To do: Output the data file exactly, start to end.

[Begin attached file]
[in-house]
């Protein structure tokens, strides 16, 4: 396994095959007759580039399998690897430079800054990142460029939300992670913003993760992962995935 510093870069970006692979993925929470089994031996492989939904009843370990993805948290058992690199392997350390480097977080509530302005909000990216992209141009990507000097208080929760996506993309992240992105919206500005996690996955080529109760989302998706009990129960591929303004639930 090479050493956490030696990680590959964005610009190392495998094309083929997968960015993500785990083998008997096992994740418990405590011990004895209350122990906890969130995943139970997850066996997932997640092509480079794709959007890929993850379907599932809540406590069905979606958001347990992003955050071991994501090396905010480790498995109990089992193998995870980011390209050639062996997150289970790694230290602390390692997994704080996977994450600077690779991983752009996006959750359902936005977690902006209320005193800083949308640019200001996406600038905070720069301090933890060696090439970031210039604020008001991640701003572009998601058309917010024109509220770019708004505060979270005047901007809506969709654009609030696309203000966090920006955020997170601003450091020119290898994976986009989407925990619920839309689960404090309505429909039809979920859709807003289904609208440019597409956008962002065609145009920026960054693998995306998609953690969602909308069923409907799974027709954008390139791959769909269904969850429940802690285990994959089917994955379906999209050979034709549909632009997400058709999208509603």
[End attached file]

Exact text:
[in-house]
């Protein structure tokens, strides 16, 4: 396994095959007759580039399998690897430079800054990142460029939300992670913003993760992962995935 510093870069970006692979993925929470089994031996492989939904009843370990993805948290058992690199392997350390480097977080509530302005909000990216992209141009990507000097208080929760996506993309992240992105919206500005996690996955080529109760989302998706009990129960591929303004639930 090479050493956490030696990680590959964005610009190392495998094309083929997968960015993500785990083998008997096992994740418990405590011990004895209350122990906890969130995943139970997850066996997932997640092509480079794709959007890929993850379907599932809540406590069905979606958001347990992003955050071991994501090396905010480790498995109990089992193998995870980011390209050639062996997150289970790694230290602390390692997994704080996977994450600077690779991983752009996006959750359902936005977690902006209320005193800083949308640019200001996406600038905070720069301090933890060696090439970031210039604020008001991640701003572009998601058309917010024109509220770019708004505060979270005047901007809506969709654009609030696309203000966090920006955020997170601003450091020119290898994976986009989407925990619920839309689960404090309505429909039809979920859709807003289904609208440019597409956008962002065609145009920026960054693998995306998609953690969602909308069923409907799974027709954008390139791959769909269904969850429940802690285990994959089917994955379906999209050979034709549909632009997400058709999208509603």